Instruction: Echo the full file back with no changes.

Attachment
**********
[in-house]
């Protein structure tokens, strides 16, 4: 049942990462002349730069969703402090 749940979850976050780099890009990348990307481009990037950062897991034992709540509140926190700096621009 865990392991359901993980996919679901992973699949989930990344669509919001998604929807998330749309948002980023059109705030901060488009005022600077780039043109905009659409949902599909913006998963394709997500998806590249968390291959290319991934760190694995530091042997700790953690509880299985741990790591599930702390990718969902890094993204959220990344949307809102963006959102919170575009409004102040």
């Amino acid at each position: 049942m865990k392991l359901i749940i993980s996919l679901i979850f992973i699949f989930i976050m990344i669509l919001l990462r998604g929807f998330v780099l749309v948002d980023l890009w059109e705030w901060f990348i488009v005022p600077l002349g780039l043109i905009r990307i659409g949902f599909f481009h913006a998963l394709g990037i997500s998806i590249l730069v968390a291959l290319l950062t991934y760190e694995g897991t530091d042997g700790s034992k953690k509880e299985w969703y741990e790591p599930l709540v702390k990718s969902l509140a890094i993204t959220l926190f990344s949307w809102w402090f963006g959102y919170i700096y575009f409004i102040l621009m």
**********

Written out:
[in-house]
């Protein structure tokens, strides 16, 4: 049942990462002349730069969703402090 749940979850976050780099890009990348990307481009990037950062897991034992709540509140926190700096621009 865990392991359901993980996919679901992973699949989930990344669509919001998604929807998330749309948002980023059109705030901060488009005022600077780039043109905009659409949902599909913006998963394709997500998806590249968390291959290319991934760190694995530091042997700790953690509880299985741990790591599930702390990718969902890094993204959220990344949307809102963006959102919170575009409004102040």
């Amino acid at each position: 049942m865990k392991l359901i749940i993980s996919l679901i979850f992973i699949f989930i976050m990344i669509l919001l990462r998604g929807f998330v780099l749309v948002d980023l890009w059109e705030w901060f990348i488009v005022p600077l002349g780039l043109i905009r990307i659409g949902f599909f481009h913006a998963l394709g990037i997500s998806i590249l730069v968390a291959l290319l950062t991934y760190e694995g897991t530091d042997g700790s034992k953690k509880e299985w969703y741990e790591p599930l709540v702390k990718s969902l509140a890094i993204t959220l926190f990344s949307w809102w402090f963006g959102y919170i700096y575009f409004i102040l621009m």